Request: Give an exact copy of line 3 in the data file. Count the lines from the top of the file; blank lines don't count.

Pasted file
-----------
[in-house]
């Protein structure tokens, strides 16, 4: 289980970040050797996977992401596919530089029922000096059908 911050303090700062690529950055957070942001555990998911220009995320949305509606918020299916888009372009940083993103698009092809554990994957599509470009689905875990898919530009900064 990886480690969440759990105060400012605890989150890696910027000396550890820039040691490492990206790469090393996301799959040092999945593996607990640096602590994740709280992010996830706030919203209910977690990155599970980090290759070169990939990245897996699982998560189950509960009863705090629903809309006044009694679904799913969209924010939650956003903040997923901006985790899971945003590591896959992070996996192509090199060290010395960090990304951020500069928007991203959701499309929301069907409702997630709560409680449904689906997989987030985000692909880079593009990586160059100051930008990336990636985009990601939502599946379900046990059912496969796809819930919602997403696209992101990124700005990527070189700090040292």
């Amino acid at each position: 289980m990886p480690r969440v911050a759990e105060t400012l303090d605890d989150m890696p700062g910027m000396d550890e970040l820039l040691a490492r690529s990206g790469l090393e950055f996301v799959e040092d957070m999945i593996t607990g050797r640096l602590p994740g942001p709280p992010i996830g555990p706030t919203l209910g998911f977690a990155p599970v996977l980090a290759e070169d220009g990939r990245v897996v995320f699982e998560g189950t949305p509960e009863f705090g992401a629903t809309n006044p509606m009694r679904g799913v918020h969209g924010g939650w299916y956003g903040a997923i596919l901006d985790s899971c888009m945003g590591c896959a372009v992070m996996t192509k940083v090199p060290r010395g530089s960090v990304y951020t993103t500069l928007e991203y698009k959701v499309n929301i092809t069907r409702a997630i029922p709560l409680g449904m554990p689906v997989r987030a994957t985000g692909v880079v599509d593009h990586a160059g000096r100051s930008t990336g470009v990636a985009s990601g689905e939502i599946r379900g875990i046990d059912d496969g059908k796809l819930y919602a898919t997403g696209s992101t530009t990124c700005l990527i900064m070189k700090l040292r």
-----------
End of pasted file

């Amino acid at each position: 289980m990886p480690r969440v911050a759990e105060t400012l303090d605890d989150m890696p700062g910027m000396d550890e970040l820039l040691a490492r690529s990206g790469l090393e950055f996301v799959e040092d957070m999945i593996t607990g050797r640096l602590p994740g942001p709280p992010i996830g555990p706030t919203l209910g998911f977690a990155p599970v996977l980090a290759e070169d220009g990939r990245v897996v995320f699982e998560g189950t949305p509960e009863f705090g992401a629903t809309n006044p509606m009694r679904g799913v918020h969209g924010g939650w299916y956003g903040a997923i596919l901006d985790s899971c888009m945003g590591c896959a372009v992070m996996t192509k940083v090199p060290r010395g530089s960090v990304y951020t993103t500069l928007e991203y698009k959701v499309n929301i092809t069907r409702a997630i029922p709560l409680g449904m554990p689906v997989r987030a994957t985000g692909v880079v599509d593009h990586a160059g000096r100051s930008t990336g470009v990636a985009s990601g689905e939502i599946r379900g875990i046990d059912d496969g059908k796809l819930y919602a898919t997403g696209s992101t530009t990124c700005l990527i900064m070189k700090l040292r």